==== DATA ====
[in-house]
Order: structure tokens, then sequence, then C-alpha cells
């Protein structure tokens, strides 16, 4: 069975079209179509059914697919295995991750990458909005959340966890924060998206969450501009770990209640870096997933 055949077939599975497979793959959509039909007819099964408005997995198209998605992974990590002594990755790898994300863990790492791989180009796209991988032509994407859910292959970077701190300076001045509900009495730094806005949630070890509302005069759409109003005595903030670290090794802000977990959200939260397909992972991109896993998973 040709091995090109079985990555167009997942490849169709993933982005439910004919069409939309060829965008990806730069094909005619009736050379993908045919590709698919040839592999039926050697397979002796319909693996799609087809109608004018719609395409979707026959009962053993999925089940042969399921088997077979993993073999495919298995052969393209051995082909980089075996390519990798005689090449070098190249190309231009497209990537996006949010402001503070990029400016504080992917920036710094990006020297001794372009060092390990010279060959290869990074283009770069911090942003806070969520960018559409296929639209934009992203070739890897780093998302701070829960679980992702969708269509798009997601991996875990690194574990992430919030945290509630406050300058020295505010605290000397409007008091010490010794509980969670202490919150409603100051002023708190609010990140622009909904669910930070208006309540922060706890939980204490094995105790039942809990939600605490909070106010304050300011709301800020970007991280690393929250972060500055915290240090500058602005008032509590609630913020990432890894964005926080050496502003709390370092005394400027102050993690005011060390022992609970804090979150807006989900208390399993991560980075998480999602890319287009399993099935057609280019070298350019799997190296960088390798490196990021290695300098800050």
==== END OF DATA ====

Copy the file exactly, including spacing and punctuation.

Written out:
[in-house]
Order: structure tokens, then sequence, then C-alpha cells
């Protein structure tokens, strides 16, 4: 069975079209179509059914697919295995991750990458909005959340966890924060998206969450501009770990209640870096997933 055949077939599975497979793959959509039909007819099964408005997995198209998605992974990590002594990755790898994300863990790492791989180009796209991988032509994407859910292959970077701190300076001045509900009495730094806005949630070890509302005069759409109003005595903030670290090794802000977990959200939260397909992972991109896993998973 040709091995090109079985990555167009997942490849169709993933982005439910004919069409939309060829965008990806730069094909005619009736050379993908045919590709698919040839592999039926050697397979002796319909693996799609087809109608004018719609395409979707026959009962053993999925089940042969399921088997077979993993073999495919298995052969393209051995082909980089075996390519990798005689090449070098190249190309231009497209990537996006949010402001503070990029400016504080992917920036710094990006020297001794372009060092390990010279060959290869990074283009770069911090942003806070969520960018559409296929639209934009992203070739890897780093998302701070829960679980992702969708269509798009997601991996875990690194574990992430919030945290509630406050300058020295505010605290000397409007008091010490010794509980969670202490919150409603100051002023708190609010990140622009909904669910930070208006309540922060706890939980204490094995105790039942809990939600605490909070106010304050300011709301800020970007991280690393929250972060500055915290240090500058602005008032509590609630913020990432890894964005926080050496502003709390370092005394400027102050993690005011060390022992609970804090979150807006989900208390399993991560980075998480999602890319287009399993099935057609280019070298350019799997190296960088390798490196990021290695300098800050």